Hugging the porcelain throne on a daily basis, Mama-to-be? Have you told your doctor? We're betting the answer is no.
Morning sickness is the most common medical condition in pregnancy, affecting up to 85 percent of all pregnant women. So why is it that in a national survey of more than 350 nurse practitioners, survey responders found that only 40 percent of patients actually report early pregnancy nausea and vomiting during prenatal checkups?
Researchers say it could be that moms-to-be don't think their prenatal care providers can offer much in the way of help for morning sickness. "Historically, there have been a limited number of treatment options available that are specifically designed for women suffering from nausea and vomiting in pregnancy," says Dr. Wesley Mark Todd, Senior Director of Medical Affairs at Upsher-Smith Laboratories Inc., who worked on the survey.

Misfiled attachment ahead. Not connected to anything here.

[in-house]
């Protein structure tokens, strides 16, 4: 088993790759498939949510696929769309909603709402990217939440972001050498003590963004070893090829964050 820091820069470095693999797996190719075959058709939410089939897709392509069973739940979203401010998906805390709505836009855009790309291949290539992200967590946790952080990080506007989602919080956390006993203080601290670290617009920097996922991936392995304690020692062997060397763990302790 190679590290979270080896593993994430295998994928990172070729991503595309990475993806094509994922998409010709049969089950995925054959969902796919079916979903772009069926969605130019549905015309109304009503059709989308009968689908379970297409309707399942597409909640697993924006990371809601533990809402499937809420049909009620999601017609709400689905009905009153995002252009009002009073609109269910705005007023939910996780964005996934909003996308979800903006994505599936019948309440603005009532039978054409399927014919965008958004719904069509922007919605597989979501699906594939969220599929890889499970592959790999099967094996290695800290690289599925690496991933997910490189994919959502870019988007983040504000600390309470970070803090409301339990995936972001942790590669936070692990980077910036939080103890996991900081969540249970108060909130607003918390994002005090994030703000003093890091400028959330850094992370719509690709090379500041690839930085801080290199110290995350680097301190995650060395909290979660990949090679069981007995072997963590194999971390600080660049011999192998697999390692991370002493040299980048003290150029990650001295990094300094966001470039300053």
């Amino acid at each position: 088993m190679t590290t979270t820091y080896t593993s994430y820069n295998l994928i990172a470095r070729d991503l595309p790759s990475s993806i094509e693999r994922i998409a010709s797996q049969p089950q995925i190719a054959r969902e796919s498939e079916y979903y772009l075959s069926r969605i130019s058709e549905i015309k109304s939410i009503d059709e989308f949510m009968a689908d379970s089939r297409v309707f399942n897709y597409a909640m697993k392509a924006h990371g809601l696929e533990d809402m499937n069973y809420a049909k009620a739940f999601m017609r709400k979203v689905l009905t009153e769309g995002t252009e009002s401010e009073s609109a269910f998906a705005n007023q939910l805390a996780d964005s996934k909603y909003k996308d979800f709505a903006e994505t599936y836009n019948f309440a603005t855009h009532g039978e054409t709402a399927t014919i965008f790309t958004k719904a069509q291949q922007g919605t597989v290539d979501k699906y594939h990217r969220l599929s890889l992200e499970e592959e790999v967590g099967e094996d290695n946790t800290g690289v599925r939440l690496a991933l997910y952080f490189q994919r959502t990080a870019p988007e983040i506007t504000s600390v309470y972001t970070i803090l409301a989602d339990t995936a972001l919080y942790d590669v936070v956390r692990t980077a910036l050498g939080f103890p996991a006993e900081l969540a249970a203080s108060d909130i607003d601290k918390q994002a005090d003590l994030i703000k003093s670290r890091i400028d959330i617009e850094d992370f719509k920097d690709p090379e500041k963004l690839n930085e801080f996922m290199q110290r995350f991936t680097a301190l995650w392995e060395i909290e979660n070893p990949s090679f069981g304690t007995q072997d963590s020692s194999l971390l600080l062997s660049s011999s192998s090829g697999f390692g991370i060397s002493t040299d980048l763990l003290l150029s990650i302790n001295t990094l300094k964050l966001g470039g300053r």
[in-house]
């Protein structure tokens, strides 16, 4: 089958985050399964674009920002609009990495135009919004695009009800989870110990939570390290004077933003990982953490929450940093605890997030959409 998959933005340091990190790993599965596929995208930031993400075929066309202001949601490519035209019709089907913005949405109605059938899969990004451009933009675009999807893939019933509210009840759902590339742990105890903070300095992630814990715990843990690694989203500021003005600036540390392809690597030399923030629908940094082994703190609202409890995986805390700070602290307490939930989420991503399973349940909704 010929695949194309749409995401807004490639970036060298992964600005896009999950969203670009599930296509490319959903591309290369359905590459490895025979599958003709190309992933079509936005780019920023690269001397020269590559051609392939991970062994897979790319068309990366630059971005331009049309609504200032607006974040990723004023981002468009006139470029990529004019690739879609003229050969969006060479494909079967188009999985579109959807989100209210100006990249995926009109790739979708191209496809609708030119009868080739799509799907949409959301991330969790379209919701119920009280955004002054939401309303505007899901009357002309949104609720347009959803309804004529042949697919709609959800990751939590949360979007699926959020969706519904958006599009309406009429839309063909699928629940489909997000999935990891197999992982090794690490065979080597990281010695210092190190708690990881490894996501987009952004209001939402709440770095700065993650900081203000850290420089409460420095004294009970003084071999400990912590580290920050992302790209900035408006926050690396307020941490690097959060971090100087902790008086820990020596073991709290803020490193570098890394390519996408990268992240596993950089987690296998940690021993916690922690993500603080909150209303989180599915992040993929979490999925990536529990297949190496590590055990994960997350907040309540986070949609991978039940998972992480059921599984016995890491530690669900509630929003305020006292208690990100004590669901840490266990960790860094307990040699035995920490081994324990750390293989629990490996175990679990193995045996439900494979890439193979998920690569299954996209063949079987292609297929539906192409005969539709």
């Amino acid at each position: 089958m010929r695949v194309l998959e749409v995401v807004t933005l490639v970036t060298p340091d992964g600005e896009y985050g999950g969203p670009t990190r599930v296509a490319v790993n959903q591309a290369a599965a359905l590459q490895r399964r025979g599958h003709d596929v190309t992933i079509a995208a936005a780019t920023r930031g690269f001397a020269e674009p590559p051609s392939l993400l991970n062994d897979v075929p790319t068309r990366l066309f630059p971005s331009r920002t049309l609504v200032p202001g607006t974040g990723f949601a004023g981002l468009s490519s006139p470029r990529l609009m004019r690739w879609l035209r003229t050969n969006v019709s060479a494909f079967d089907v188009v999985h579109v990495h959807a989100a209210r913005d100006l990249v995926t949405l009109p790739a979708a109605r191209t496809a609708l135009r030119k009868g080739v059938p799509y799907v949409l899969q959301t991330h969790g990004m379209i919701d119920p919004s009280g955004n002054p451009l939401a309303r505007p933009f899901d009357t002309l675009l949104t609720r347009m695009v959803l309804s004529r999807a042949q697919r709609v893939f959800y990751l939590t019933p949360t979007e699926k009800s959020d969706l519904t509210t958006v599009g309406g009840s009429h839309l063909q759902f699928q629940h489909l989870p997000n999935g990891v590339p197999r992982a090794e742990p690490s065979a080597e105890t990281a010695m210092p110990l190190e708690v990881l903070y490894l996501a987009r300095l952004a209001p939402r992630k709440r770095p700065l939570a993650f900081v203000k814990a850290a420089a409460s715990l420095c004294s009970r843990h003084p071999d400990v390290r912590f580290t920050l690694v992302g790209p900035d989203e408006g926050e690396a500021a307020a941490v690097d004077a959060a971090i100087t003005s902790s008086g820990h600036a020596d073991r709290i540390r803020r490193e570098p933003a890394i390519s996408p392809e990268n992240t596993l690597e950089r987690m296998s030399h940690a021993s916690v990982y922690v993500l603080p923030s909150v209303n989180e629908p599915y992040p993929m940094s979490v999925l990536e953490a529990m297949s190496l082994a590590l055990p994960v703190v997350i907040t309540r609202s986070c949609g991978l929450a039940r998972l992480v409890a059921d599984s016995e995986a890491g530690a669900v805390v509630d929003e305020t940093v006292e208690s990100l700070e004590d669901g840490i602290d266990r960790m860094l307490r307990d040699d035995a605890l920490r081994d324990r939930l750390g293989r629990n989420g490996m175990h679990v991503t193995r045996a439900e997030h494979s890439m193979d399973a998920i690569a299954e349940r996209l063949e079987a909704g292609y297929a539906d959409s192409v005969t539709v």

What Really Works
No, there is no cure for early pregnancy nausea. But there are some compelling reasons why women shouldn't keep silent about it: the survey revealed that nurse practitioners (NPs) are ready, willing, and more than able to dish out some pretty good advice on what works best—and what doesn't work at all—when it comes to morning sickness relief.
Top picks from NPs include vitamin B6 and ginger along with changes in lifestyle or diet. Other options? Getting enough rest, avoiding unpleasant smells, eating five or six meals a day instead of three in a bulk, avoiding spicy and fatty foods, and eating crackers before getting out of the bed in the morning.
Other studies, and even the American Congress of Obstetricians and Gynecologists, have backed up the effectiveness of these morning sickness remedies as good first lines of defense against symptoms. Bottom line? It's worth a chat with your doctor or midwife to find out what might work for you.